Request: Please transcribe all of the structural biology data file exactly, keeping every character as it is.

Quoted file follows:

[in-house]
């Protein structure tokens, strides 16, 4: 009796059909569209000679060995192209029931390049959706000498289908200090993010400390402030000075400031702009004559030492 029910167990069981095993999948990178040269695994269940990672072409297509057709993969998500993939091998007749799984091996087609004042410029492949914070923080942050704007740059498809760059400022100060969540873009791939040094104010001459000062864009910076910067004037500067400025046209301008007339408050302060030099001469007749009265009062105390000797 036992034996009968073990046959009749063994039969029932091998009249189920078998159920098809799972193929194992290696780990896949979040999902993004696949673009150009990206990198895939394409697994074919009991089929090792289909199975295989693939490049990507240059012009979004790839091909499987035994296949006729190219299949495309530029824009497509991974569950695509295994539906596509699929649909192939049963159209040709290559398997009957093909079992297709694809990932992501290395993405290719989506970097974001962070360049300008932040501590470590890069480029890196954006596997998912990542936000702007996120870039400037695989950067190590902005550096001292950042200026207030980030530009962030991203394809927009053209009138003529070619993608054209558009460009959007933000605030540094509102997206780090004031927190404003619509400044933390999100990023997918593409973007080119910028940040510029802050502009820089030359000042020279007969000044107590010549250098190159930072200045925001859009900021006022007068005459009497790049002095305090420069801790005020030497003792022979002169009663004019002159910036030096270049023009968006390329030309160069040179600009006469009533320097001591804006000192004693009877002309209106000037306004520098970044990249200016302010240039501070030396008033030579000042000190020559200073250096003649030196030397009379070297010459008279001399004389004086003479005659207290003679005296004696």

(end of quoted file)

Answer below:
[in-house]
């Protein structure tokens, strides 16, 4: 009796059909569209000679060995192209029931390049959706000498289908200090993010400390402030000075400031702009004559030492 029910167990069981095993999948990178040269695994269940990672072409297509057709993969998500993939091998007749799984091996087609004042410029492949914070923080942050704007740059498809760059400022100060969540873009791939040094104010001459000062864009910076910067004037500067400025046209301008007339408050302060030099001469007749009265009062105390000797 036992034996009968073990046959009749063994039969029932091998009249189920078998159920098809799972193929194992290696780990896949979040999902993004696949673009150009990206990198895939394409697994074919009991089929090792289909199975295989693939490049990507240059012009979004790839091909499987035994296949006729190219299949495309530029824009497509991974569950695509295994539906596509699929649909192939049963159209040709290559398997009957093909079992297709694809990932992501290395993405290719989506970097974001962070360049300008932040501590470590890069480029890196954006596997998912990542936000702007996120870039400037695989950067190590902005550096001292950042200026207030980030530009962030991203394809927009053209009138003529070619993608054209558009460009959007933000605030540094509102997206780090004031927190404003619509400044933390999100990023997918593409973007080119910028940040510029802050502009820089030359000042020279007969000044107590010549250098190159930072200045925001859009900021006022007068005459009497790049002095305090420069801790005020030497003792022979002169009663004019002159910036030096270049023009968006390329030309160069040179600009006469009533320097001591804006000192004693009877002309209106000037306004520098970044990249200016302010240039501070030396008033030579000042000190020559200073250096003649030196030397009379070297010459008279001399004389004086003479005659207290003679005296004696």